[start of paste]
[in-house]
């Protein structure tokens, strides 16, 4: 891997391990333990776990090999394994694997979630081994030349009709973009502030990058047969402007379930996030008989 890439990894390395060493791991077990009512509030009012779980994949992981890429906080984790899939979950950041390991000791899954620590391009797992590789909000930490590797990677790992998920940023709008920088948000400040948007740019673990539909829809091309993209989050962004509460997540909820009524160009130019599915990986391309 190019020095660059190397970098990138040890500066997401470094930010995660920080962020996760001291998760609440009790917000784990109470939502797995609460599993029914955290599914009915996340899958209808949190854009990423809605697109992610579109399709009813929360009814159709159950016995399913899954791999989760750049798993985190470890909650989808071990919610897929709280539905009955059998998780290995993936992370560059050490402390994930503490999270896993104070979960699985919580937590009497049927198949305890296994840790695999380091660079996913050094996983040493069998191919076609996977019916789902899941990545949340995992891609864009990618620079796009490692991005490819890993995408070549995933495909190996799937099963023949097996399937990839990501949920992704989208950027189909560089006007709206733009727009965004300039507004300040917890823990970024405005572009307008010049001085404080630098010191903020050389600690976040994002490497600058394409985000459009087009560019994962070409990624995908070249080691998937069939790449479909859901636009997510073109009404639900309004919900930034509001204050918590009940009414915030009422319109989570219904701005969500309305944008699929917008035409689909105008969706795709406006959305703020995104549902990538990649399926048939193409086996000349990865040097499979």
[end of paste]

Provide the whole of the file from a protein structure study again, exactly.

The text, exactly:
[in-house]
């Protein structure tokens, strides 16, 4: 891997391990333990776990090999394994694997979630081994030349009709973009502030990058047969402007379930996030008989 890439990894390395060493791991077990009512509030009012779980994949992981890429906080984790899939979950950041390991000791899954620590391009797992590789909000930490590797990677790992998920940023709008920088948000400040948007740019673990539909829809091309993209989050962004509460997540909820009524160009130019599915990986391309 190019020095660059190397970098990138040890500066997401470094930010995660920080962020996760001291998760609440009790917000784990109470939502797995609460599993029914955290599914009915996340899958209808949190854009990423809605697109992610579109399709009813929360009814159709159950016995399913899954791999989760750049798993985190470890909650989808071990919610897929709280539905009955059998998780290995993936992370560059050490402390994930503490999270896993104070979960699985919580937590009497049927198949305890296994840790695999380091660079996913050094996983040493069998191919076609996977019916789902899941990545949340995992891609864009990618620079796009490692991005490819890993995408070549995933495909190996799937099963023949097996399937990839990501949920992704989208950027189909560089006007709206733009727009965004300039507004300040917890823990970024405005572009307008010049001085404080630098010191903020050389600690976040994002490497600058394409985000459009087009560019994962070409990624995908070249080691998937069939790449479909859901636009997510073109009404639900309004919900930034509001204050918590009940009414915030009422319109989570219904701005969500309305944008699929917008035409689909105008969706795709406006959305703020995104549902990538990649399926048939193409086996000349990865040097499979």